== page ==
Reporter's Notebook

The art and science of the interview

More Spreadsheet Love

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Spreadsheet Closeup

The power of a spreadsheet is in its ability to sort, and by sorting, revealing relationships that weren’t obvious.  An almost finished spreadsheet can show you how you didn’t plan as well as you thought you did for when you’re ready to sort.  So when you’ve created a spreadsheet with 970 AM & FM radio stations, you have to deal with little annoyances like hyphens in the wrong place.

AM stations are identified, for example, as WABC-AM, while FM stations are WABC-FM.  That’s how the FCC designates them – callsign and band.  But if you create a column of stations listed like that, you limit what you can do with the list as a whole.  Weirdly, it becomes hard to combine like data in other fields that aren’t related to band if band and callsign are combined somewhere else.

That’s what I did, so I had to create a column with their band (AM and FM are called “bands” – so 1950ish) and I had to delete every “-FM, or -AM” behind each callsign.  That was a pain.

But a slightly bigger pain was realizing I didn’t exactly understand how the “Find and Replace” function in OpenOffice works.  After getting sick of going through rows of stations and deleting the extensions one by one, I had to experiment for about an hour before I figured out how to delete, first just the hyphens, then just the FM or AM, and finally, how to delete everything without making the whole sheet disappear.  That happened a couple of times and it felt like my heart stopped.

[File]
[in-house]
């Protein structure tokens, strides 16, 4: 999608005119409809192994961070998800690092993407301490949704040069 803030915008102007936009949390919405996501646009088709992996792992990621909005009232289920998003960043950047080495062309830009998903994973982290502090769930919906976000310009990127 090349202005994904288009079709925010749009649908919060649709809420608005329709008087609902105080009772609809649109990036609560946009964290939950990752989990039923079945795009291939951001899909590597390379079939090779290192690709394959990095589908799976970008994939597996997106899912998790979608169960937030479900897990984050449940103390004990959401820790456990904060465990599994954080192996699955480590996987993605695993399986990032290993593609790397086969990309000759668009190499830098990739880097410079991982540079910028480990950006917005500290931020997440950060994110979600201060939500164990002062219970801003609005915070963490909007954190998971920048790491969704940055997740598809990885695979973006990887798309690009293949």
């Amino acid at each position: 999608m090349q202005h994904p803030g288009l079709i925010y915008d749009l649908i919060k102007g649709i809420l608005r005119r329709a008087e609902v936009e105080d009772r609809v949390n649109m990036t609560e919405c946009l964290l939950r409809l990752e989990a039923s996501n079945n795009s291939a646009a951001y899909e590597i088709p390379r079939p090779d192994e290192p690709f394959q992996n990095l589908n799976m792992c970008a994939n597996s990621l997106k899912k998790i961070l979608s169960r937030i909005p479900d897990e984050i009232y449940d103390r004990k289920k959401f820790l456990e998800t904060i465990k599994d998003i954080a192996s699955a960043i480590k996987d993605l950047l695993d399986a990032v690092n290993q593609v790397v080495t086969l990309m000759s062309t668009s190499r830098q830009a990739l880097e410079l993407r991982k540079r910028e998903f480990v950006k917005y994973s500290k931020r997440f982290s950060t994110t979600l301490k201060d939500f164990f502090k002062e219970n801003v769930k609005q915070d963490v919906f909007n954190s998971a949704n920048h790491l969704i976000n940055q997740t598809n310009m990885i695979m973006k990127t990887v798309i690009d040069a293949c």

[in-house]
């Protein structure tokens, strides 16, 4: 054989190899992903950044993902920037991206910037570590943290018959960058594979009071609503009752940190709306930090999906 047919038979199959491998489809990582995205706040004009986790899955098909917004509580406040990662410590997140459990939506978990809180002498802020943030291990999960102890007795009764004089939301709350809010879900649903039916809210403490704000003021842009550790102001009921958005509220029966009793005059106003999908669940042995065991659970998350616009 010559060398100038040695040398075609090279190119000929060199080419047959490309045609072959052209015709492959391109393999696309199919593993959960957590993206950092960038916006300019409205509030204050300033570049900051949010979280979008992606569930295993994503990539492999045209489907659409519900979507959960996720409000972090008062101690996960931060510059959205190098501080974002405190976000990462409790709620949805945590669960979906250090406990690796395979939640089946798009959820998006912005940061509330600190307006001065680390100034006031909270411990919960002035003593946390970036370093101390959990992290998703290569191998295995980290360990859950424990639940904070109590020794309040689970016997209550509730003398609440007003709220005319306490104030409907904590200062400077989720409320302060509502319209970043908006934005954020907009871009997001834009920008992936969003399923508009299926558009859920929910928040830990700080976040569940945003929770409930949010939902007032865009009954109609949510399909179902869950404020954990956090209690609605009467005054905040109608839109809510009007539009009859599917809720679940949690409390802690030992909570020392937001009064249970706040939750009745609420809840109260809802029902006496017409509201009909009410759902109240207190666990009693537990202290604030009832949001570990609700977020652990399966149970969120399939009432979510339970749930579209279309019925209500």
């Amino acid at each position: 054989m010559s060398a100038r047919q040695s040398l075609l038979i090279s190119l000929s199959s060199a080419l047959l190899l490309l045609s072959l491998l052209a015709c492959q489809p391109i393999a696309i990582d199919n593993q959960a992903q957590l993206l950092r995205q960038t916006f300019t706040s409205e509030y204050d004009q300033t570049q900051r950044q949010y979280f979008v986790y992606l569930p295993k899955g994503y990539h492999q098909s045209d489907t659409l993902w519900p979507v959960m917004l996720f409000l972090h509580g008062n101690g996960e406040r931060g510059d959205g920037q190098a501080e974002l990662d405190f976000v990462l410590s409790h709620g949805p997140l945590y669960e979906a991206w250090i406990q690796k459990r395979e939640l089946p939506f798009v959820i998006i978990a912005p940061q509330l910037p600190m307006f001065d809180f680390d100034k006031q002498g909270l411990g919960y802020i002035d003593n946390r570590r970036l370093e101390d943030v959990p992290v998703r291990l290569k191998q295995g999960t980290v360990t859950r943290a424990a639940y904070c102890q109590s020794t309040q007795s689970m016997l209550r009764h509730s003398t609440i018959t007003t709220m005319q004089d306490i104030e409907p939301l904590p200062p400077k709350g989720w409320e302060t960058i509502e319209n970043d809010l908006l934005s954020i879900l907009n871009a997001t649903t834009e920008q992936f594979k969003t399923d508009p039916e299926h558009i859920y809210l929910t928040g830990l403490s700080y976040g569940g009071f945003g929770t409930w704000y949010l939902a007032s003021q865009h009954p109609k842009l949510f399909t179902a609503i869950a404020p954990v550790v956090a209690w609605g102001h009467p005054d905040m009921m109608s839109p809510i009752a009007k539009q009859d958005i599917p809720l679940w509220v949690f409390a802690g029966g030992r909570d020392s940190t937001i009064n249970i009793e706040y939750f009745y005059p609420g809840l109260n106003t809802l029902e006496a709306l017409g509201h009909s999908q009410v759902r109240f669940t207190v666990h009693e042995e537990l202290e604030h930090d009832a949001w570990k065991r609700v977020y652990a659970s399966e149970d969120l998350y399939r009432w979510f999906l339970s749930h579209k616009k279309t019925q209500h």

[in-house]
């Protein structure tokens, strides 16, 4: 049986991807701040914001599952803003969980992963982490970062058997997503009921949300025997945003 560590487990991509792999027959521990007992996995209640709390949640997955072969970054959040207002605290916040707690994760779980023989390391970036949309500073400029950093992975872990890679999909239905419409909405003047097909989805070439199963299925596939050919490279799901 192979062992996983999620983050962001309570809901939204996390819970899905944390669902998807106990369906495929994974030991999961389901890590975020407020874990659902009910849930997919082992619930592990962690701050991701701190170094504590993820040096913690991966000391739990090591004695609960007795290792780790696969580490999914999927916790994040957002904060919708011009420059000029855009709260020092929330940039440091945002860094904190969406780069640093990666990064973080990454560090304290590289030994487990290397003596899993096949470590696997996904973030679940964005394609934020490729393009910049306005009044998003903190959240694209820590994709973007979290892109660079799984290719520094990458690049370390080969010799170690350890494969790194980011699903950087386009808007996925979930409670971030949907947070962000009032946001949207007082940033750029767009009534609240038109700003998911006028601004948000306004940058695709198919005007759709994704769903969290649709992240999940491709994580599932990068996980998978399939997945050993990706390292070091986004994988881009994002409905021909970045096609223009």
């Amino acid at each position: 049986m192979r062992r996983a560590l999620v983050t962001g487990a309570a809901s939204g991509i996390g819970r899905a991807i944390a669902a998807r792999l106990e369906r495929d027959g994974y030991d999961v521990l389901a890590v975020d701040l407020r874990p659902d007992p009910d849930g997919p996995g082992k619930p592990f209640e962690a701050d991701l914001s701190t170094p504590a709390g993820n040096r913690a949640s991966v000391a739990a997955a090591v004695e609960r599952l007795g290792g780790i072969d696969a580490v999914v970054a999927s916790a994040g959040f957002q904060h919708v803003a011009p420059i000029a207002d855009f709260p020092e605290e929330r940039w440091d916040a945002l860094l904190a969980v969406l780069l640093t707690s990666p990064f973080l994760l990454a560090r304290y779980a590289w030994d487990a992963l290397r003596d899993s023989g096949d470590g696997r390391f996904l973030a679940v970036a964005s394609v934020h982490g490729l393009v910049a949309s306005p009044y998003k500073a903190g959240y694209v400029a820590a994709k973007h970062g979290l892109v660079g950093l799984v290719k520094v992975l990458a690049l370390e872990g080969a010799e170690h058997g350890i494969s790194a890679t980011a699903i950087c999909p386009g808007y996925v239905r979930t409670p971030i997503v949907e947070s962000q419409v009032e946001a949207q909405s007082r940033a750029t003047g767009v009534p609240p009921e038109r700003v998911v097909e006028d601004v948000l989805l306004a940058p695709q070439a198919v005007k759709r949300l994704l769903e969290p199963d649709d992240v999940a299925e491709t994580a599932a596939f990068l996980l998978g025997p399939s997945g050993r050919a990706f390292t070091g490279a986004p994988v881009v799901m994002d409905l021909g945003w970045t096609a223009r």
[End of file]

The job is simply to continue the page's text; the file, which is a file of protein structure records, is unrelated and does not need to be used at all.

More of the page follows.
The function is not intuitive or friendly, like it is with MS, but I guess that’s what you get for free.  Anyway, finally figured out how to have one column of clean callsigns and an adjoining column with clean band designations.  Sorting Made Not Easy 101 – but a teeny weeny victory in the march toward publication.

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Written by Interviewer

June 15, 2016 at 05:28

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